whether he was lunching, editing a film, screen testing a player 
or haranguing authors. 

She had the two requisites for her part in the bungalow's 
daily drama, an agile mind and rocklike stability. Sooner or 
later souls in torment went to her, to her shockingly small office 
midway down the long corridor, where they found her smiling 
like a benevolent icon behind stacks of books and papers. We 
sat with her, chatting until small hours of the morning. The 
weak sought her counsel, and the afflicted her comfort. 

Probably no story conference with the boss had been held 
in the past ten years without Berenice Mosk. She took copious 
notes, said nothing. Her inscrutability was amazing, even during 
those moments of crisis when the mountainous waves of the 
boss's anger threatened to wash away the bungalow. She re- 
vealed neither censure nor approval, no inkling of how she felt 
on the merits of a situation that had provoked an outburst from 
the boss. Soon, however, the harassed functionary would hurry 
to Miss Mosk's office, muttering, <tf Wonder what Bernie thinks 
about it?" 

To all who examined the DeMille office, Miss Mosk became 
a fascinating detail. She stood for hours on the set, a huge 
black binder-type book in her arms, noting virtually every 
DeMille word and action. Her book contained endless memos 
Find out the name of the character woman we saw in a 
restaurant today. Has a good face. Good type for circus audi- 
ence No yellow costumes should be used for circus in front 

of yellow backing. Send wires to circus about costume plates. 

There were other types: Have the swimming pool filled 

Get little Jody a toy There are 28 million telephones in the 

United States- -21 million of them in homes. 

34 Jes> Mr. DeMille 

Miss Mosk's famous black book contained a full script of the 
film being made, with hundreds of marginal notes. Some were 
references made months ago by DeMille bearing on a future 
scene, descriptions of "pieces of business/' camera angles and 
lines of dialogue. It was her duty to bring the correct memo to 
DeMille's attention on the right set at the right moment. On 
the first day's shooting on Samson and Delilah the book weighed 
ten pounds. 

During production Bernie was put at her physical best to 
keep up with her boss's activities viewing the "dailies" (the 
film shot on the set the previous day), editing, checking the 
first rough cuts, recording lines, dubbing and scoring. She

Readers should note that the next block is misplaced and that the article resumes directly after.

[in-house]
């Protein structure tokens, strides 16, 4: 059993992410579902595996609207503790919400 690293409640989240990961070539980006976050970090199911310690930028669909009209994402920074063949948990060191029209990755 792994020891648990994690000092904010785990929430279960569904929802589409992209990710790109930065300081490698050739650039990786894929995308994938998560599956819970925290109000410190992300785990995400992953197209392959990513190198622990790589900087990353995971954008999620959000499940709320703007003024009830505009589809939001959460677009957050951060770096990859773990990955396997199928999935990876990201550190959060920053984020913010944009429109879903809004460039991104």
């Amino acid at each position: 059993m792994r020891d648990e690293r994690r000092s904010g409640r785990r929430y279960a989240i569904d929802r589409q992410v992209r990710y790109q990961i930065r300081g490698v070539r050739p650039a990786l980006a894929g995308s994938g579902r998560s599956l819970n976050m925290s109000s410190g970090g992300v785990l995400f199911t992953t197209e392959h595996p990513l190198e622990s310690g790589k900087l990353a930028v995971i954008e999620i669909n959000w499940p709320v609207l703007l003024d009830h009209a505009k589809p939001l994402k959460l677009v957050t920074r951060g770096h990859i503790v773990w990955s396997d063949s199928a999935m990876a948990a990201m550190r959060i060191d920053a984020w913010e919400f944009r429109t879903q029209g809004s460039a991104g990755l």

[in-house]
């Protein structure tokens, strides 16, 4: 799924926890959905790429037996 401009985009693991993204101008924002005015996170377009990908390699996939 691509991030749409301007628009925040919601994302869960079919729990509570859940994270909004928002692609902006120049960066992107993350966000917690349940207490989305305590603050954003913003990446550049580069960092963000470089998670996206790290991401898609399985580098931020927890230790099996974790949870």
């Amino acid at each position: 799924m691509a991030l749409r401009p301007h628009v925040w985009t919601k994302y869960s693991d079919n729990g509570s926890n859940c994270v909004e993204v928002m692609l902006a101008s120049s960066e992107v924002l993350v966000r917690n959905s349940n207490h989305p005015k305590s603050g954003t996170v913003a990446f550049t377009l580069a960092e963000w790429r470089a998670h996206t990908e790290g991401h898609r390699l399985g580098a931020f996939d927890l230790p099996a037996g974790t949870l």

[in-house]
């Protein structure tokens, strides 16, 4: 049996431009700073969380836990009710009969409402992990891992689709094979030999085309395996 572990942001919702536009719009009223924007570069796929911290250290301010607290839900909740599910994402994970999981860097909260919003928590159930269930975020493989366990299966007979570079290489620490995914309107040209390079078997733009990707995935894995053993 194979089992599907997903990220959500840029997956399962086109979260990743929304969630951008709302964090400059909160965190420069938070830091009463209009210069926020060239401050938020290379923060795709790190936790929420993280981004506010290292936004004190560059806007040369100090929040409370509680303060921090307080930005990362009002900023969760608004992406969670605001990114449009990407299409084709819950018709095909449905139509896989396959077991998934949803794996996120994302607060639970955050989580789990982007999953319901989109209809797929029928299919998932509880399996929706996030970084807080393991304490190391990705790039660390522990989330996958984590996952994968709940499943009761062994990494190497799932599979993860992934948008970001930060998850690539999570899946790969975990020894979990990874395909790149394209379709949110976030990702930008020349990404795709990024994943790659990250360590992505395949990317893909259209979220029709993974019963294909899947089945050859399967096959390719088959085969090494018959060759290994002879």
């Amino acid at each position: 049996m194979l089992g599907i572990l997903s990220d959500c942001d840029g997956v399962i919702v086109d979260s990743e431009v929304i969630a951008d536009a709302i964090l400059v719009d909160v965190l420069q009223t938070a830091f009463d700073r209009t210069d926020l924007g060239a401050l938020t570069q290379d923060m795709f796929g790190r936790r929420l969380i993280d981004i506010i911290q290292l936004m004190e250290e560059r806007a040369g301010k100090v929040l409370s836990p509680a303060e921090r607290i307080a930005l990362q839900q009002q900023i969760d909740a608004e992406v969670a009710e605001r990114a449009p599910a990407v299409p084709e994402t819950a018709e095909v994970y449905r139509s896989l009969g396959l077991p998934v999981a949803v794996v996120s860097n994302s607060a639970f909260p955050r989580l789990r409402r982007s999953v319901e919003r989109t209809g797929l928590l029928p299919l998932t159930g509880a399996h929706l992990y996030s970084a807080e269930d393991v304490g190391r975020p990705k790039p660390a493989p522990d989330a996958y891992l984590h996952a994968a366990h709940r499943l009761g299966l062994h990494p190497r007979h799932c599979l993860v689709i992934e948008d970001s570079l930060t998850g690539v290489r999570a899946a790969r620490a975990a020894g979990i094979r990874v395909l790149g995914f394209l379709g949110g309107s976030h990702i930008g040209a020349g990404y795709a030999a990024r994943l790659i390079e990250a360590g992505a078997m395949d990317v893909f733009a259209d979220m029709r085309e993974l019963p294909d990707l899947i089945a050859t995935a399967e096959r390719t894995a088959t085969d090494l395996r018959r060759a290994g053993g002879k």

figures she has seen each picture about 150 times. A sturdy 
soul, she was in the audience when Samson and Delilah had 
its first public showing. "That was for entertainment," she 

The great personal worth of Berenice Mosk to DeMille the 
Director was indicated in his frequent reference to her as "my 
right arm and memory." She kept a daily log during the periods 
of filming on the sets. The chronicle sparkles with Bernie's own 
observations, as well as the wit of others, all of it showing her 
enthusiasm and durability in the most difficult stage of a 
DeMille production. 

The cast and crew were at Sarasota in the winter of 1951, 
filming the circus picture, when Bernie made the following 
notes, taken at random from,her log. 

This morning Art Concello pulled a DeMille by going up and 
trying the 50-foot trapeze fall first. He landed in the pit-full of 
water, of course and was really dunked. Some of the crew 
standing around watching, said, "He won't pay any attention 
to that he's a trouper." 

One of the writers in a lather today because we'd shot a scene 
he hadn't written yet. 


Saw our first day's dailies. This is really exciting stuff to see 
on the screen. Color is gorgeous soft and true. Betty Button 
looked completely at home up there on the trapeze. 

Gloria Grahame got a nice hand when she rode through on 
the elephant's trunk. 

While Button was up on the trapeze doing a difficult stunt- 
the camera was at a high angle shooting down Charlton Beston 
was to jump out of a jeep and run into position below her. Bere 
was Button knocking herself out, after a third take! when Beston 
jumps out of the jeep, trips on a ring-curb and sprawls on the 
sawdust. Picking himself up in great embarrassment, he takes 
off his hat and apologizes. 

After two weeks under the Big Top at Sarasota, Bernie noted: 
Everybody is so tired, edgy and groggy and everything this day 
kept going wrong. We need a vacation from each other. 

Today Button did her favorite stunt-flying, for which she 
got another DeMille "medal.'' 

This was Cornel Wilde's day. Be went up and hung by his 
knees, holding Betty Button for several takes. And with no 
visible effort on his part. A great relief to the whole company 
when it was over. Betty at one point said she thought she was 
getting too heavy to hold, whereupon Cornel, the perfect gentle- 
man, replied, "Why you're light as 120 pounds of feathers." 

The notes recorded moments when tempers were short, with 
more than the usual amount of feuding between principal 

The gals are at it again-Button and Lamour. Each claims 
she's never been so insulted! 

A woman came up in back of the Boss and touched his 
shoulder. She said she just wanted to be able to say that she 
had touched him, and now, she said, she is ready to die. Imagine!